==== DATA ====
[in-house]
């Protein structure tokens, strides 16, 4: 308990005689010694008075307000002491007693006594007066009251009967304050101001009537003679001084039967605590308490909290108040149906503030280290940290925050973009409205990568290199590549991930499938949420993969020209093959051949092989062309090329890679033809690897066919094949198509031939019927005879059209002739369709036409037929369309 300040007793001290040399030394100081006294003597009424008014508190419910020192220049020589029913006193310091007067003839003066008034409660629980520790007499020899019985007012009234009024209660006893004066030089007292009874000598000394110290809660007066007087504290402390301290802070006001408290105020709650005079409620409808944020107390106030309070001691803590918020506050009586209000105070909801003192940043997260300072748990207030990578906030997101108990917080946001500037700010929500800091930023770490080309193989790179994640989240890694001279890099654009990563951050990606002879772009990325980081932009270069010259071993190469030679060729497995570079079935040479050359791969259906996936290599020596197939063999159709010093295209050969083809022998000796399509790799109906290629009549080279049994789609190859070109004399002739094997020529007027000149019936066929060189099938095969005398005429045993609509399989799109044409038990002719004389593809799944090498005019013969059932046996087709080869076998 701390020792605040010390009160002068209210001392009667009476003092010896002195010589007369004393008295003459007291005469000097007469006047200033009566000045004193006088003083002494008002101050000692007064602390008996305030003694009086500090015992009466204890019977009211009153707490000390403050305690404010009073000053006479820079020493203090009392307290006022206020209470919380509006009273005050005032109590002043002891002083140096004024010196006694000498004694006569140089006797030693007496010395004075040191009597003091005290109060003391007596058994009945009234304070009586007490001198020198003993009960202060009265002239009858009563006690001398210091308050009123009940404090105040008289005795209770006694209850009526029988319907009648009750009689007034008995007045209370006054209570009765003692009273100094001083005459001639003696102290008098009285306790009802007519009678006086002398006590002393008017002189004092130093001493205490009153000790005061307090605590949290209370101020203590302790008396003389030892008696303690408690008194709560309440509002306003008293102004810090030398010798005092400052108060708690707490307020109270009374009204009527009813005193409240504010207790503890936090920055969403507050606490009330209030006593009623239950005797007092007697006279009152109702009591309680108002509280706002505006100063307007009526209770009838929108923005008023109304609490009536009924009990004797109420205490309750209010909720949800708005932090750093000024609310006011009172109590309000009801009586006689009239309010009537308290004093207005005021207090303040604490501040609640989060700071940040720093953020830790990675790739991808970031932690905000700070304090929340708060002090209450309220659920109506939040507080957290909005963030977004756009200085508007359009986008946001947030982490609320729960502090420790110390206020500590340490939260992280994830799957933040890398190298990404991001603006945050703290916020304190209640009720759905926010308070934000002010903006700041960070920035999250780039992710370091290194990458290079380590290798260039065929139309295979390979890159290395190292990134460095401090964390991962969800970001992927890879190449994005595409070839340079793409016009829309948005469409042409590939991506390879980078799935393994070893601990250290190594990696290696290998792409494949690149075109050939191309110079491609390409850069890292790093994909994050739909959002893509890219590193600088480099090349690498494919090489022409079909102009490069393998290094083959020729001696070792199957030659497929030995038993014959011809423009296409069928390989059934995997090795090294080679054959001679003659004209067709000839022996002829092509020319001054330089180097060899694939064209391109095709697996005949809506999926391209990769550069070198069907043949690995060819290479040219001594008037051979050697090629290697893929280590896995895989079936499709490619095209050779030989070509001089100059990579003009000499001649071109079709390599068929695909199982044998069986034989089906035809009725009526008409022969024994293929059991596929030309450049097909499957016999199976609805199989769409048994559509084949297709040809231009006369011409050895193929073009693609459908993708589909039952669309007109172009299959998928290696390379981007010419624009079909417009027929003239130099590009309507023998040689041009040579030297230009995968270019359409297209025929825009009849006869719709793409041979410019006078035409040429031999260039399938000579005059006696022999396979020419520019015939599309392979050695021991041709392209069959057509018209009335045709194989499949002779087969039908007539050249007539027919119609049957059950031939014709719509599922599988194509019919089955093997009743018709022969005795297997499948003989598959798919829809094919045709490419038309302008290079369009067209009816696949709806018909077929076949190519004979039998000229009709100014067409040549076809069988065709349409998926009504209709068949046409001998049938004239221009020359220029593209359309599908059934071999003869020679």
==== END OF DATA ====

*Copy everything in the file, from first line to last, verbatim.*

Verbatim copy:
[in-house]
């Protein structure tokens, strides 16, 4: 308990005689010694008075307000002491007693006594007066009251009967304050101001009537003679001084039967605590308490909290108040149906503030280290940290925050973009409205990568290199590549991930499938949420993969020209093959051949092989062309090329890679033809690897066919094949198509031939019927005879059209002739369709036409037929369309 300040007793001290040399030394100081006294003597009424008014508190419910020192220049020589029913006193310091007067003839003066008034409660629980520790007499020899019985007012009234009024209660006893004066030089007292009874000598000394110290809660007066007087504290402390301290802070006001408290105020709650005079409620409808944020107390106030309070001691803590918020506050009586209000105070909801003192940043997260300072748990207030990578906030997101108990917080946001500037700010929500800091930023770490080309193989790179994640989240890694001279890099654009990563951050990606002879772009990325980081932009270069010259071993190469030679060729497995570079079935040479050359791969259906996936290599020596197939063999159709010093295209050969083809022998000796399509790799109906290629009549080279049994789609190859070109004399002739094997020529007027000149019936066929060189099938095969005398005429045993609509399989799109044409038990002719004389593809799944090498005019013969059932046996087709080869076998 701390020792605040010390009160002068209210001392009667009476003092010896002195010589007369004393008295003459007291005469000097007469006047200033009566000045004193006088003083002494008002101050000692007064602390008996305030003694009086500090015992009466204890019977009211009153707490000390403050305690404010009073000053006479820079020493203090009392307290006022206020209470919380509006009273005050005032109590002043002891002083140096004024010196006694000498004694006569140089006797030693007496010395004075040191009597003091005290109060003391007596058994009945009234304070009586007490001198020198003993009960202060009265002239009858009563006690001398210091308050009123009940404090105040008289005795209770006694209850009526029988319907009648009750009689007034008995007045209370006054209570009765003692009273100094001083005459001639003696102290008098009285306790009802007519009678006086002398006590002393008017002189004092130093001493205490009153000790005061307090605590949290209370101020203590302790008396003389030892008696303690408690008194709560309440509002306003008293102004810090030398010798005092400052108060708690707490307020109270009374009204009527009813005193409240504010207790503890936090920055969403507050606490009330209030006593009623239950005797007092007697006279009152109702009591309680108002509280706002505006100063307007009526209770009838929108923005008023109304609490009536009924009990004797109420205490309750209010909720949800708005932090750093000024609310006011009172109590309000009801009586006689009239309010009537308290004093207005005021207090303040604490501040609640989060700071940040720093953020830790990675790739991808970031932690905000700070304090929340708060002090209450309220659920109506939040507080957290909005963030977004756009200085508007359009986008946001947030982490609320729960502090420790110390206020500590340490939260992280994830799957933040890398190298990404991001603006945050703290916020304190209640009720759905926010308070934000002010903006700041960070920035999250780039992710370091290194990458290079380590290798260039065929139309295979390979890159290395190292990134460095401090964390991962969800970001992927890879190449994005595409070839340079793409016009829309948005469409042409590939991506390879980078799935393994070893601990250290190594990696290696290998792409494949690149075109050939191309110079491609390409850069890292790093994909994050739909959002893509890219590193600088480099090349690498494919090489022409079909102009490069393998290094083959020729001696070792199957030659497929030995038993014959011809423009296409069928390989059934995997090795090294080679054959001679003659004209067709000839022996002829092509020319001054330089180097060899694939064209391109095709697996005949809506999926391209990769550069070198069907043949690995060819290479040219001594008037051979050697090629290697893929280590896995895989079936499709490619095209050779030989070509001089100059990579003009000499001649071109079709390599068929695909199982044998069986034989089906035809009725009526008409022969024994293929059991596929030309450049097909499957016999199976609805199989769409048994559509084949297709040809231009006369011409050895193929073009693609459908993708589909039952669309007109172009299959998928290696390379981007010419624009079909417009027929003239130099590009309507023998040689041009040579030297230009995968270019359409297209025929825009009849006869719709793409041979410019006078035409040429031999260039399938000579005059006696022999396979020419520019015939599309392979050695021991041709392209069959057509018209009335045709194989499949002779087969039908007539050249007539027919119609049957059950031939014709719509599922599988194509019919089955093997009743018709022969005795297997499948003989598959798919829809094919045709490419038309302008290079369009067209009816696949709806018909077929076949190519004979039998000229009709100014067409040549076809069988065709349409998926009504209709068949046409001998049938004239221009020359220029593209359309599908059934071999003869020679």